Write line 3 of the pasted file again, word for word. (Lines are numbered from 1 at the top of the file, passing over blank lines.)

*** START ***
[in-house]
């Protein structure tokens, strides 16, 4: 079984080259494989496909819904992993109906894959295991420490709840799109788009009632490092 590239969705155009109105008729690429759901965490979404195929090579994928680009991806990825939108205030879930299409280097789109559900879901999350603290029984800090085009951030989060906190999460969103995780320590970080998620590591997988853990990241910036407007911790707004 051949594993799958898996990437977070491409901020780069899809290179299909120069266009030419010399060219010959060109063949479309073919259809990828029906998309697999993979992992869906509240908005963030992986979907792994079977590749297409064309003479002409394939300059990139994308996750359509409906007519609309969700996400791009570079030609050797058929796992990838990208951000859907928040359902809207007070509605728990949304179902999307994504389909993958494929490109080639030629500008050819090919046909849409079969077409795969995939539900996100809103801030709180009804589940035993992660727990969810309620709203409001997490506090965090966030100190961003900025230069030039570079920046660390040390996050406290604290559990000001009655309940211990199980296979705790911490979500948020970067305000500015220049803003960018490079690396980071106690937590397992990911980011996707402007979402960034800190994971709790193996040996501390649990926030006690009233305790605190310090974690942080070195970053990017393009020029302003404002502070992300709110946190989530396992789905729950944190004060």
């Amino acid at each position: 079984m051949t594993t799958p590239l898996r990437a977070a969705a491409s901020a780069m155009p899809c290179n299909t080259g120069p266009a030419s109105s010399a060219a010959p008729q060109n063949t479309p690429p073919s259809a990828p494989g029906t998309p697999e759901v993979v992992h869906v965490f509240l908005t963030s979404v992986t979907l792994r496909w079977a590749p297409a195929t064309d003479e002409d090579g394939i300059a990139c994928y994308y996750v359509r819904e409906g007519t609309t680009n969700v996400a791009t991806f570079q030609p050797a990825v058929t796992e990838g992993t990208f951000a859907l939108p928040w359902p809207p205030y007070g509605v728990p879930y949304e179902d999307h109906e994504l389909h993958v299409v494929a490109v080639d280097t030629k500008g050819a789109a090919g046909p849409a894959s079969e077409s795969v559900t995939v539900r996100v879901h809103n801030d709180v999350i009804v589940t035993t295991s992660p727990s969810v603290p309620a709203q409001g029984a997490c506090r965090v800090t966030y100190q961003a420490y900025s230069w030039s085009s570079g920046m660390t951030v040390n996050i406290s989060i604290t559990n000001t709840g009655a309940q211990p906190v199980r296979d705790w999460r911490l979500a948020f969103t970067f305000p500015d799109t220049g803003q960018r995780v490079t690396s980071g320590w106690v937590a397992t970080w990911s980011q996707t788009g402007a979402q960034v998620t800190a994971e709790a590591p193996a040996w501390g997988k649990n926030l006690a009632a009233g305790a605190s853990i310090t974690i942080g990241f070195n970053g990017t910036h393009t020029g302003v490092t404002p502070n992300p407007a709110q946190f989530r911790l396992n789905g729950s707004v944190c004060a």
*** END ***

């Amino acid at each position: 079984m051949t594993t799958p590239l898996r990437a977070a969705a491409s901020a780069m155009p899809c290179n299909t080259g120069p266009a030419s109105s010399a060219a010959p008729q060109n063949t479309p690429p073919s259809a990828p494989g029906t998309p697999e759901v993979v992992h869906v965490f509240l908005t963030s979404v992986t979907l792994r496909w079977a590749p297409a195929t064309d003479e002409d090579g394939i300059a990139c994928y994308y996750v359509r819904e409906g007519t609309t680009n969700v996400a791009t991806f570079q030609p050797a990825v058929t796992e990838g992993t990208f951000a859907l939108p928040w359902p809207p205030y007070g509605v728990p879930y949304e179902d999307h109906e994504l389909h993958v299409v494929a490109v080639d280097t030629k500008g050819a789109a090919g046909p849409a894959s079969e077409s795969v559900t995939v539900r996100v879901h809103n801030d709180v999350i009804v589940t035993t295991s992660p727990s969810v603290p309620a709203q409001g029984a997490c506090r965090v800090t966030y100190q961003a420490y900025s230069w030039s085009s570079g920046m660390t951030v040390n996050i406290s989060i604290t559990n000001t709840g009655a309940q211990p906190v199980r296979d705790w999460r911490l979500a948020f969103t970067f305000p500015d799109t220049g803003q960018r995780v490079t690396s980071g320590w106690v937590a397992t970080w990911s980011q996707t788009g402007a979402q960034v998620t800190a994971e709790a590591p193996a040996w501390g997988k649990n926030l006690a009632a009233g305790a605190s853990i310090t974690i942080g990241f070195n970053g990017t910036h393009t020029g302003v490092t404002p502070n992300p407007a709110q946190f989530r911790l396992n789905g729950s707004v944190c004060a």